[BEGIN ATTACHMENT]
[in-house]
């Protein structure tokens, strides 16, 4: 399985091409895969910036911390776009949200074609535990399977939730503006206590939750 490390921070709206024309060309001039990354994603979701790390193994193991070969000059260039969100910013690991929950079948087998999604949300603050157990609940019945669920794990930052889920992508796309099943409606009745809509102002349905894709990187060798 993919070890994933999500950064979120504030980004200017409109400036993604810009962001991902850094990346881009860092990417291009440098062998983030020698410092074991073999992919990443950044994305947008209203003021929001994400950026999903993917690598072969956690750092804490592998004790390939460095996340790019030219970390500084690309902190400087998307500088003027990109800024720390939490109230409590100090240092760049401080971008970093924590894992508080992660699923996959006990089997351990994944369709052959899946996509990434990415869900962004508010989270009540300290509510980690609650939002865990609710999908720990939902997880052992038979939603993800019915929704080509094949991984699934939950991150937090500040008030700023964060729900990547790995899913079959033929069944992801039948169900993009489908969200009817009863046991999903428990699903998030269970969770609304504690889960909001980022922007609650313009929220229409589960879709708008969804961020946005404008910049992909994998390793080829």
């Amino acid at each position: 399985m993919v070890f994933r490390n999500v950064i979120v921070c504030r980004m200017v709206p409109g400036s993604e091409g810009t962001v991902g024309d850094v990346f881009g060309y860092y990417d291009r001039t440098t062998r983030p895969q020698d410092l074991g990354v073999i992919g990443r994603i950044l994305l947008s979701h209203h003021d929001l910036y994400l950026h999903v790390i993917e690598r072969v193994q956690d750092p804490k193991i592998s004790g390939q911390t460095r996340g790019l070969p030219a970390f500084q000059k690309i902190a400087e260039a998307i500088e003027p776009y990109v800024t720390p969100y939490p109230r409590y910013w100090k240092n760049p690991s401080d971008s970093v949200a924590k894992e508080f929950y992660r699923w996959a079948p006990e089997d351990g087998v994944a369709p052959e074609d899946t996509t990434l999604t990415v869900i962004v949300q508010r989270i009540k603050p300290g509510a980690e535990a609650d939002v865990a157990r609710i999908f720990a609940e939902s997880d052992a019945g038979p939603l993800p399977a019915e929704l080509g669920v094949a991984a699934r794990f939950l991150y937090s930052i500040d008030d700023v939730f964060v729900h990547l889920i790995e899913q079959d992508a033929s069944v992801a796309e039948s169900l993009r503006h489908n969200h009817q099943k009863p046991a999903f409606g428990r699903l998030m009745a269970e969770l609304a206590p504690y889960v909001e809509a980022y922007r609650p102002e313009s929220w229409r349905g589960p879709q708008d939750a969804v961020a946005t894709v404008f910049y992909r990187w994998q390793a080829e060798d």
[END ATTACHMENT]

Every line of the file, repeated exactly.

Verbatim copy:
[in-house]
């Protein structure tokens, strides 16, 4: 399985091409895969910036911390776009949200074609535990399977939730503006206590939750 490390921070709206024309060309001039990354994603979701790390193994193991070969000059260039969100910013690991929950079948087998999604949300603050157990609940019945669920794990930052889920992508796309099943409606009745809509102002349905894709990187060798 993919070890994933999500950064979120504030980004200017409109400036993604810009962001991902850094990346881009860092990417291009440098062998983030020698410092074991073999992919990443950044994305947008209203003021929001994400950026999903993917690598072969956690750092804490592998004790390939460095996340790019030219970390500084690309902190400087998307500088003027990109800024720390939490109230409590100090240092760049401080971008970093924590894992508080992660699923996959006990089997351990994944369709052959899946996509990434990415869900962004508010989270009540300290509510980690609650939002865990609710999908720990939902997880052992038979939603993800019915929704080509094949991984699934939950991150937090500040008030700023964060729900990547790995899913079959033929069944992801039948169900993009489908969200009817009863046991999903428990699903998030269970969770609304504690889960909001980022922007609650313009929220229409589960879709708008969804961020946005404008910049992909994998390793080829």
């Amino acid at each position: 399985m993919v070890f994933r490390n999500v950064i979120v921070c504030r980004m200017v709206p409109g400036s993604e091409g810009t962001v991902g024309d850094v990346f881009g060309y860092y990417d291009r001039t440098t062998r983030p895969q020698d410092l074991g990354v073999i992919g990443r994603i950044l994305l947008s979701h209203h003021d929001l910036y994400l950026h999903v790390i993917e690598r072969v193994q956690d750092p804490k193991i592998s004790g390939q911390t460095r996340g790019l070969p030219a970390f500084q000059k690309i902190a400087e260039a998307i500088e003027p776009y990109v800024t720390p969100y939490p109230r409590y910013w100090k240092n760049p690991s401080d971008s970093v949200a924590k894992e508080f929950y992660r699923w996959a079948p006990e089997d351990g087998v994944a369709p052959e074609d899946t996509t990434l999604t990415v869900i962004v949300q508010r989270i009540k603050p300290g509510a980690e535990a609650d939002v865990a157990r609710i999908f720990a609940e939902s997880d052992a019945g038979p939603l993800p399977a019915e929704l080509g669920v094949a991984a699934r794990f939950l991150y937090s930052i500040d008030d700023v939730f964060v729900h990547l889920i790995e899913q079959d992508a033929s069944v992801a796309e039948s169900l993009r503006h489908n969200h009817q099943k009863p046991a999903f409606g428990r699903l998030m009745a269970e969770l609304a206590p504690y889960v909001e809509a980022y922007r609650p102002e313009s929220w229409r349905g589960p879709q708008d939750a969804v961020a946005t894709v404008f910049y992909r990187w994998q390793a080829e060798d």